The Chairman and executive officer of the New York City Transit Authority moved in New York County to quash certain subpoenas served upon them by the State Comptroller, requiring the production of certain records in connection with the operation of that authority for an audit that the State Comptroller is conducting.
The Attorney-General moved to change the venue of that motion to Albany County and the motion was granted on or
The officers base their argument on the provisions of CPLR 5519 (subd. [a], par. 1) and subdivision 3 of section 1212-a of the Public Authorities Law. The former provides essentially that the service of a notice of appeal stays all proceedings to enforce the judgment or order appealed from pending the appeal where the appellant is the State or any political subdivision of the State or any officer or agency of the State or of any political subdivision of the State.
The Chairman and senior executive officer of the New York City Transit Authority in whose individual names this proceeding is brought are not officers of the State within the meaning of the statute (cf. Union Free Dist. No. 7, Town of Greenburgh v. Allen, 30 A.D.2d 629), but are the officers of a separate and distinct authority and public benefit corporation created by section 1801 (now § 1201) of the Public Authorities Law. As the appellants from the order of Judge DICKENS they are not entitled to the automatic stay provided by CPLR 5519 (subd. [a], par. 1). Furthermore, the authority is not a political subdivision of the State, lacking any power to govern. (See Sarisohn v. Dennison, 53 Misc.2d 1081.) If these conclusions were not so the Legislature would have had no reason to enact subdivision 3 of section 1212-a of the Public Authorities Law and to do so would have been redundant and pointless. That section provides that "upon an appeal taken by the authority, the service of the notice of appeal perfects the appeal and stays the execution of the judgment or order appealed from". Obviously, this section applies only to actions taken by or against the authority itself. Nowhere in this statute does it provide for an automatic stay if the appeal is taken by the officers of the authority. If the Legislature so desired, it could and should have said so, as it did in CPLR 5519 (subd. [a], par. 1) where it specifically mentions "officer[s] of the state".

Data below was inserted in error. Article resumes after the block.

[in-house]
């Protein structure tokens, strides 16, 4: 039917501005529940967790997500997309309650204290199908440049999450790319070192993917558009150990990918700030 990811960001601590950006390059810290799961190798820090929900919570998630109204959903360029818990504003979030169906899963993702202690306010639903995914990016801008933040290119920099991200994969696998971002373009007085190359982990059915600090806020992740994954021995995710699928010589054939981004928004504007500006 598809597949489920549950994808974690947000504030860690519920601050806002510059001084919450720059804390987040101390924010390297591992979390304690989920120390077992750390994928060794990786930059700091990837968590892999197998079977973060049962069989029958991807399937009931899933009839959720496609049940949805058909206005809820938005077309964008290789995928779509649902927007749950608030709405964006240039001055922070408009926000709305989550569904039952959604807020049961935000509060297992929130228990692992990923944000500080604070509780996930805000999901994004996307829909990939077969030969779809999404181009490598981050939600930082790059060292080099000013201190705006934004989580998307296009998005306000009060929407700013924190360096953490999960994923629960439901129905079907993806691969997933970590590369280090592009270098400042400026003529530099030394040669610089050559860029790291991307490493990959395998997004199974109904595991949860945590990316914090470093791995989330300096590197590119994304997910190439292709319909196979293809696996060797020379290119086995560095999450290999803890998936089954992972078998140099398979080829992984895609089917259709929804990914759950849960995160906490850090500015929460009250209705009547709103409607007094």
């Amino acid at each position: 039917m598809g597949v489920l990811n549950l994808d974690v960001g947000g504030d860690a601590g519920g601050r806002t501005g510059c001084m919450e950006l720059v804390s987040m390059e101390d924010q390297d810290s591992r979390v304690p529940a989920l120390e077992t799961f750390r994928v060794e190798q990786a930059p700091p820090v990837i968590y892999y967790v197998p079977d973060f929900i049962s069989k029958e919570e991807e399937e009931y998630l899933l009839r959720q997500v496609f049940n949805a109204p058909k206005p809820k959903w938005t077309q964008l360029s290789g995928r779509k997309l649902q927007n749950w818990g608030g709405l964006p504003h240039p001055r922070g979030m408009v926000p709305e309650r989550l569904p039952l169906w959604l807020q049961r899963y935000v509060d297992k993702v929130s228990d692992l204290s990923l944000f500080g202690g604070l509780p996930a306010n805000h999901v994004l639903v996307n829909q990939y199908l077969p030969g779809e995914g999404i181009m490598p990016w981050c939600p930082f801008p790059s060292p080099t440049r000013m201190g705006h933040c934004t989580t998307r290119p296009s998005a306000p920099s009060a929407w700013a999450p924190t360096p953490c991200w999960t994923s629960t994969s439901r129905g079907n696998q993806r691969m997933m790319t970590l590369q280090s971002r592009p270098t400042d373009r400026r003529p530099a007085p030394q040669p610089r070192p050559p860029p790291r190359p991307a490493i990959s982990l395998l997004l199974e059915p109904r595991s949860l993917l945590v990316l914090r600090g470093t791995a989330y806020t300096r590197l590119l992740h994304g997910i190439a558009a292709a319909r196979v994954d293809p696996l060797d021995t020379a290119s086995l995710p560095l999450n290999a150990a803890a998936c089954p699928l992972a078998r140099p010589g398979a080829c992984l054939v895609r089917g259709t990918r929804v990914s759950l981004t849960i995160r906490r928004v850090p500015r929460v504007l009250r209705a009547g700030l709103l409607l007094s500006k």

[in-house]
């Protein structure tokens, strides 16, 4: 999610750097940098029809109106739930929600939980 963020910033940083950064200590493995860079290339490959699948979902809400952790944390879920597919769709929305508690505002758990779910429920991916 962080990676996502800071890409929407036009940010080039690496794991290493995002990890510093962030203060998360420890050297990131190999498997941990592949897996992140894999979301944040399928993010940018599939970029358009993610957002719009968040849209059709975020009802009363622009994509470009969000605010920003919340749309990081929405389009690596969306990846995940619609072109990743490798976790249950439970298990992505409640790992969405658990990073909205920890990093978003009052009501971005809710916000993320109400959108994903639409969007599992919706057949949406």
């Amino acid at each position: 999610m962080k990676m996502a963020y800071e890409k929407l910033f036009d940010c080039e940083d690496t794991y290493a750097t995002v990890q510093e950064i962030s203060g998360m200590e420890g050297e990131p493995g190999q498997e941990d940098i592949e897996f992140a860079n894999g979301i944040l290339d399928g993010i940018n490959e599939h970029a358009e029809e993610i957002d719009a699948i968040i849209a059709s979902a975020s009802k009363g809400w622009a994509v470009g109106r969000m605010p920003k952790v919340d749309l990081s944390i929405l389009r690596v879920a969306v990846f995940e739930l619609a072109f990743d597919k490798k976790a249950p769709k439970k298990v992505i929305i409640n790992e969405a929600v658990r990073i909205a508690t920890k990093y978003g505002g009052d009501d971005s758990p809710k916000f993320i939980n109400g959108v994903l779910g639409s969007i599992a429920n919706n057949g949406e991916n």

If they desired, the petitioners could have moved for a stay of the order of Judge DICKENS either before him or before the Appellate Division, First Department. Had they done so, the granting of such a stay from a simple order transferring the
In any event, CPLR 2304 provides that if a subpoena is not returnable in a court, request to withdraw or modify it shall be made first to the person who issued it (a condition which has herein been complied with) and a motion to quash may thereafter be made in the Supreme Court. Nothing contained in that statute designates venue, and venue even if improper does not result in a jurisdictional defect. (CPLR 509; Practice Commentary by Prof. McLaughlin, McKinney's Cons. Laws of N. Y., Book 7B, CPLR 509.) The only applicable venue provision that can be involved is CPLR 506 (subd. [b], par. 2) which designates Albany County.